Edited by Phillip Sterling
Mammoth Books ($19.95)
by C. A. Tenz
Recipients of Fulbright grants situate themselves intimately in the countries they visit for educational scholarship, whether they arrive as student, scholar, or lecturer. The position affords these people a prestige that shines through in many of the pieces included in Imported Breads: Literature of Cultural Exchange, an anthology comprising work by American Fulbright grant recipients. Editor Phillip Sterling, himself a Fulbrighter, chooses pieces that express each writer's distinctive situation as temporary resident in a foreign society. This exploration of academic life abroad takes readers deeper into these distant destinations than most travelogues or tour books.
"Fulbrighters are not mere tourists," Sterling states in the foreword, and this collection of memoirs, poems, and short stories proves his point. James Plath's poem, "The Colonizers Return" offers a critique of Caribbean cruise ship passengers as the speaker views them:
their skin is
shockingly pink, the folds of
affluence more pronounced.
And they hide, always: wallets
in camera bags, cameras in
fanny packs, credit cards in socks,
and eyes behind glasses gradually tinted
like the windows in stretch limousines.
But it's obvious most are new to this,
assuming the (im)position for one or two
weeks and hoping to avoid discovery
as much as discomfort or danger.
Some readers might regard this anthology as elitist or disconcerting because of the distinction editor and contributors make between tourist and Fulbrighter. However, readers interested in conversations with local people and gritty descriptions of local living conditions will find pleasure here.
Offering astute meditations on life in a foreign country, these writers relate folklore and reflect on cultural ceremonies, partake in the quotidian details of life and immerse the reader in specific locales. Each author addresses his or her experiences abroad uniquely, and the collection includes a variety of poetic and prose forms. Poems follow essays; a piece on Indonesia precedes one on Iceland. These differing experiences told in various styles produce an incoherence that the anthology's alphabetical-by-author organization cannot address. Nonetheless, an assortment of powerful cultural material resides within these pages, a worthwhile read for anyone contemplating life in a foreign land.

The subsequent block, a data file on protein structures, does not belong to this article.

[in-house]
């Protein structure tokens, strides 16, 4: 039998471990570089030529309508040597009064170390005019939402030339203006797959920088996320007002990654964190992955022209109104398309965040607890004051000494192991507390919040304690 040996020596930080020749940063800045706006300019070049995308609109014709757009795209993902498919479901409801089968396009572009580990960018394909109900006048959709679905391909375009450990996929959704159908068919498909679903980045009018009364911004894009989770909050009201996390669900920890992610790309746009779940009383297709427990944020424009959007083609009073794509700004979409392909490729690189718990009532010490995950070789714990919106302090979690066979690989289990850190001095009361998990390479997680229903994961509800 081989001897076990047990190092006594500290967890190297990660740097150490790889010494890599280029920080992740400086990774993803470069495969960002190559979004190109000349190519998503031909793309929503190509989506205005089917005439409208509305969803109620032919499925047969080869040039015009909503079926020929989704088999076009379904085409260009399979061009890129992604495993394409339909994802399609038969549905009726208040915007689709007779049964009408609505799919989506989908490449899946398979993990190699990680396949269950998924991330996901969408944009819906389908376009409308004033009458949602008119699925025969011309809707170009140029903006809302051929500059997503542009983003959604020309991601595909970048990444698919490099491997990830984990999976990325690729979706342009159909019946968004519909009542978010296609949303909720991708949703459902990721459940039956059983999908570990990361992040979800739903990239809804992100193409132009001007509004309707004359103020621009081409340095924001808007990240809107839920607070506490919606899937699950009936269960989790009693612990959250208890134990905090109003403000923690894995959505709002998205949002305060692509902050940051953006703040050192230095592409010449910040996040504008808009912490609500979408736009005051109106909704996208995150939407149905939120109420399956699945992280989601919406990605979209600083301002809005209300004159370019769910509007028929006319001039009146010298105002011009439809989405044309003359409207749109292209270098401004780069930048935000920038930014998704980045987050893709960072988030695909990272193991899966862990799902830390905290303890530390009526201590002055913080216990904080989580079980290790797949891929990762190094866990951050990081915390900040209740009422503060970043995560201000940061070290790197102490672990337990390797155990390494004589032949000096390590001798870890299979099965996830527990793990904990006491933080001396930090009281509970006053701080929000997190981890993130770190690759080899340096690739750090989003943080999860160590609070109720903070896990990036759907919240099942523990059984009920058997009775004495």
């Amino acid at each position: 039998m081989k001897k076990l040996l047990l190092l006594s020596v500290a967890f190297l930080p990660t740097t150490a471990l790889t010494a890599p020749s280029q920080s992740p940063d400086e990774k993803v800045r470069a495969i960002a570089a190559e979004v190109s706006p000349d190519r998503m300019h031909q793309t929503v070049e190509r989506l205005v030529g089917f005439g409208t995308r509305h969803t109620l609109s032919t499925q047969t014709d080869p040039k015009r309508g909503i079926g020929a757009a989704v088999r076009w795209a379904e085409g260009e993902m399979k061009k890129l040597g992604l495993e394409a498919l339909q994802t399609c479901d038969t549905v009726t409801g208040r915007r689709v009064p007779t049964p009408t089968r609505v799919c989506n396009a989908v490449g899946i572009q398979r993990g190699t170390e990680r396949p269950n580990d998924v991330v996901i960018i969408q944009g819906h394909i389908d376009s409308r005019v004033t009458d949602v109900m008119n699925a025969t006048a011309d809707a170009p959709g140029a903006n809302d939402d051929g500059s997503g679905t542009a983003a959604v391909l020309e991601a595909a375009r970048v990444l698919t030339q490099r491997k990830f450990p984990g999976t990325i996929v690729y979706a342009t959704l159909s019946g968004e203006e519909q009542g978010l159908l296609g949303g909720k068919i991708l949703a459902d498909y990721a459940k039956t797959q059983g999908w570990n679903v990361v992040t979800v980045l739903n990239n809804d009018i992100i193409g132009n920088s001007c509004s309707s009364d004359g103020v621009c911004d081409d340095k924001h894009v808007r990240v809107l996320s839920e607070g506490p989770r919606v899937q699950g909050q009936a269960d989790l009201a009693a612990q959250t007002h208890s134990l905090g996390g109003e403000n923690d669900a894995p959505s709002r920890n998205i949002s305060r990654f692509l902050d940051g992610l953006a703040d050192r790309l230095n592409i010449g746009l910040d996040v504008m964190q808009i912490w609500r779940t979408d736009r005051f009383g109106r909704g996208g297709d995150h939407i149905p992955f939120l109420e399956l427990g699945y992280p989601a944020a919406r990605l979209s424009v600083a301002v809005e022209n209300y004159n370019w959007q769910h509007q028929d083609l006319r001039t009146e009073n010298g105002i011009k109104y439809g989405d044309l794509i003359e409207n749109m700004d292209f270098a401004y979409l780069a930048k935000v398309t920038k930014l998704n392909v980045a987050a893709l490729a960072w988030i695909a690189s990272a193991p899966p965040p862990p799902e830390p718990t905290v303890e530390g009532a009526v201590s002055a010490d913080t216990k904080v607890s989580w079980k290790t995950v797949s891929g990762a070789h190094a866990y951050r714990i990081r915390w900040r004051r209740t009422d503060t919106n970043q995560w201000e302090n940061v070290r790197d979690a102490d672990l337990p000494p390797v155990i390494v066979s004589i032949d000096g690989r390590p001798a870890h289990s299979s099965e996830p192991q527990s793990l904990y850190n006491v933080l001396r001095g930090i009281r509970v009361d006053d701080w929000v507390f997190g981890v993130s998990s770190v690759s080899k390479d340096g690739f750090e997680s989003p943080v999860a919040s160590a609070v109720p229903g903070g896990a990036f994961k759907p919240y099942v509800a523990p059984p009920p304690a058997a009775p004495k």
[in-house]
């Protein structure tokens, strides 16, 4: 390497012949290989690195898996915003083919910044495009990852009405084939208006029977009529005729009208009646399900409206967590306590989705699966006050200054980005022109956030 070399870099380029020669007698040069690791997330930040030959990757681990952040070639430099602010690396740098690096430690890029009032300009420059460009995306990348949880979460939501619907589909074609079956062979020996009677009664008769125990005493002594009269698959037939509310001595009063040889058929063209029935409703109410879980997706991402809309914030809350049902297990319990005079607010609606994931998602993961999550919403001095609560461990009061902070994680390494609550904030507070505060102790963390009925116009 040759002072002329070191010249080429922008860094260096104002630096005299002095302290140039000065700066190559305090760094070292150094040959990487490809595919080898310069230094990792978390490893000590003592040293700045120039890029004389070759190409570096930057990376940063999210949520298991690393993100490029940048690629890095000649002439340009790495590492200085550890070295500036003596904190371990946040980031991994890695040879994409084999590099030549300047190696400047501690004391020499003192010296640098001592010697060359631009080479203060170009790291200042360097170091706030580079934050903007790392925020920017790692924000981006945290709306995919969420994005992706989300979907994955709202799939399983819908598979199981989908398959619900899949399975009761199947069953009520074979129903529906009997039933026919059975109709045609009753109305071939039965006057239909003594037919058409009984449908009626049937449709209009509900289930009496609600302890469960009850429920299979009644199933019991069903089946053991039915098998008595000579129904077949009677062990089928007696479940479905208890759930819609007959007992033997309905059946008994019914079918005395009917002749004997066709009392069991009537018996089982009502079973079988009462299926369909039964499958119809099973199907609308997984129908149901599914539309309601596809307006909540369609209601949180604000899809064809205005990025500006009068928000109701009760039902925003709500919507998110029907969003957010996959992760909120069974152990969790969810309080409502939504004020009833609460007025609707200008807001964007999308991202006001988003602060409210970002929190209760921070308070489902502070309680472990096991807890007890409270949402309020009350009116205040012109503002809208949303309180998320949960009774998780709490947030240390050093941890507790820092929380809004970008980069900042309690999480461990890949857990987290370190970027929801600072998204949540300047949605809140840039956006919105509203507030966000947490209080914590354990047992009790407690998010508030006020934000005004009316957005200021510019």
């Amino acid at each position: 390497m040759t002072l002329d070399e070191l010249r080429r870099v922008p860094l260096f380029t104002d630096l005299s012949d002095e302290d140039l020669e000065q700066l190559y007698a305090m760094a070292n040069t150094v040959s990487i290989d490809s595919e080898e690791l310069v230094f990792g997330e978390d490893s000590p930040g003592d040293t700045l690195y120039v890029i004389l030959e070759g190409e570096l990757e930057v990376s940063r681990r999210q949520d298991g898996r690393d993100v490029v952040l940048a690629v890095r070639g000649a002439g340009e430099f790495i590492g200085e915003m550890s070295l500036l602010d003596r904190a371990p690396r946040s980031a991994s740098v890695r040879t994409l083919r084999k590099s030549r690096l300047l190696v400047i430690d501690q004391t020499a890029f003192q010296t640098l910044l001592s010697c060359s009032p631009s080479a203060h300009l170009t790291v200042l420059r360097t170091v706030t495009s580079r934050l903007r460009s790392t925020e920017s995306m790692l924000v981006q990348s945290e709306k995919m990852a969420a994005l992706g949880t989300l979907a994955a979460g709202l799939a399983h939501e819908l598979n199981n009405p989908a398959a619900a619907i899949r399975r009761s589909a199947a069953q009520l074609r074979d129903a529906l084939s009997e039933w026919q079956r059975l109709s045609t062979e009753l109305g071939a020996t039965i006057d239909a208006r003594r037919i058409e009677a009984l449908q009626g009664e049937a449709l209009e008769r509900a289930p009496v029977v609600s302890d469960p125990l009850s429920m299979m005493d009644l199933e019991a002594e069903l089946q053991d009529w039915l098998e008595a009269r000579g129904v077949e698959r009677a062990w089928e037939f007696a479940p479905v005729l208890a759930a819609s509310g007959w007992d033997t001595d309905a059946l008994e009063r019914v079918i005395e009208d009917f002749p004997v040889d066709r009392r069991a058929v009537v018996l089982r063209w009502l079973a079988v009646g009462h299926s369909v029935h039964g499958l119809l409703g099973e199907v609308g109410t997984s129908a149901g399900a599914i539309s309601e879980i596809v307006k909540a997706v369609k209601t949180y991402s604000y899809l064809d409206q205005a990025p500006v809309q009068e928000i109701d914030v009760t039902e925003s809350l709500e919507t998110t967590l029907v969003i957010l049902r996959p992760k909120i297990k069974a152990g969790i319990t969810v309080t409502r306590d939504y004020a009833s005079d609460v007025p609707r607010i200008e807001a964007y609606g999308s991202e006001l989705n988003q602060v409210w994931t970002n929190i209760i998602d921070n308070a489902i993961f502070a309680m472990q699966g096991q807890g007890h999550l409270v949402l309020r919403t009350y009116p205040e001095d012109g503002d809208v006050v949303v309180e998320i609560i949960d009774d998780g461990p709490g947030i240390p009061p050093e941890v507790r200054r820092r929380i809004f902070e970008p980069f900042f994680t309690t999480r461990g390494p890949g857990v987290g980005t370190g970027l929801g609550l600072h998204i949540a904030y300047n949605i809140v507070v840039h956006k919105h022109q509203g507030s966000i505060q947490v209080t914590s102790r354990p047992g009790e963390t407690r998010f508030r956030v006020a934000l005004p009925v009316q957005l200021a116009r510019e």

Turn one page and venture through a war-divided Ireland with Bostonian émigré John Hildebidle as he crosses the fortified border into Derry. Turn the next page and relive Korea though Anthony Petrosky's eyes, "in a claustrophobia of humidity, cars, people / as thick as particulates in parks and palaces." This combination of outsider versus insider perspectives continues throughout the anthology, as the works pay homage to an assortment of encounters. In Donald Morrill's poem, "Junket" for example, he contemplates his time as a foreigner visiting China:
:Through which—excepting banquet toasts and drunken singing—
we avert our faces from the Ministry's cameras,
while still getting to visit this restricted area,
transported by private train, no less.
This experience, written from the point of view of a welcomed guest, differs significantly from Morrill's later essay about riding a train from Soviet Russia to Eastern Bloc Poland during the Cold War. After watching armed Russian soldiers steal jewelry from a fellow passenger, Morrill writes, "The trip has been variously wonderful and horrible, exhausting." The descriptions of travel in foreign destinations glimmer alongside the stories of hardships, no matter the locale.
This inclusion of hardship makes Imported Breads all the more necessary. As other new books, such as George Gmelch's Behind the Smile: The Working Lives of Caribbean Tourism (Indiana University Press, 2003), discuss the problematic elements in tourist travel, Sterling wisely anthologizes the literature of these less-intrusive Fulbrighters. Scholarly exchange affords Fulbrighters access to experiences an ordinary traveler cannot gain; in turn, these Fulbrighters share with readers customs and events generally often invisible to outsiders. Robert Lima embodies this point with his memoir of an elder-making ceremony in Cameroon, in which he becomes "The White Elder of the Menda Hills." The stance of knowledgeable purveyor can prove disturbing as well, as in Richard Jackson's poem of war's scars: "I would like to be able to report / that the 9 year old Rwandan girl did not hide under / her dead mother for hours. There are so many things / too horrible to say." In both depictions, the Fulbright experience offers a realistic portrayal of life in a foreign land. The poems and prose sound not like the narcissistic, confessional literature of expatriation, but instead serve as distinctive reflections on incorporated living.
Rain Taxi Online Edition, Winter 2004/2005 | © Rain Taxi, Inc. 2004/2005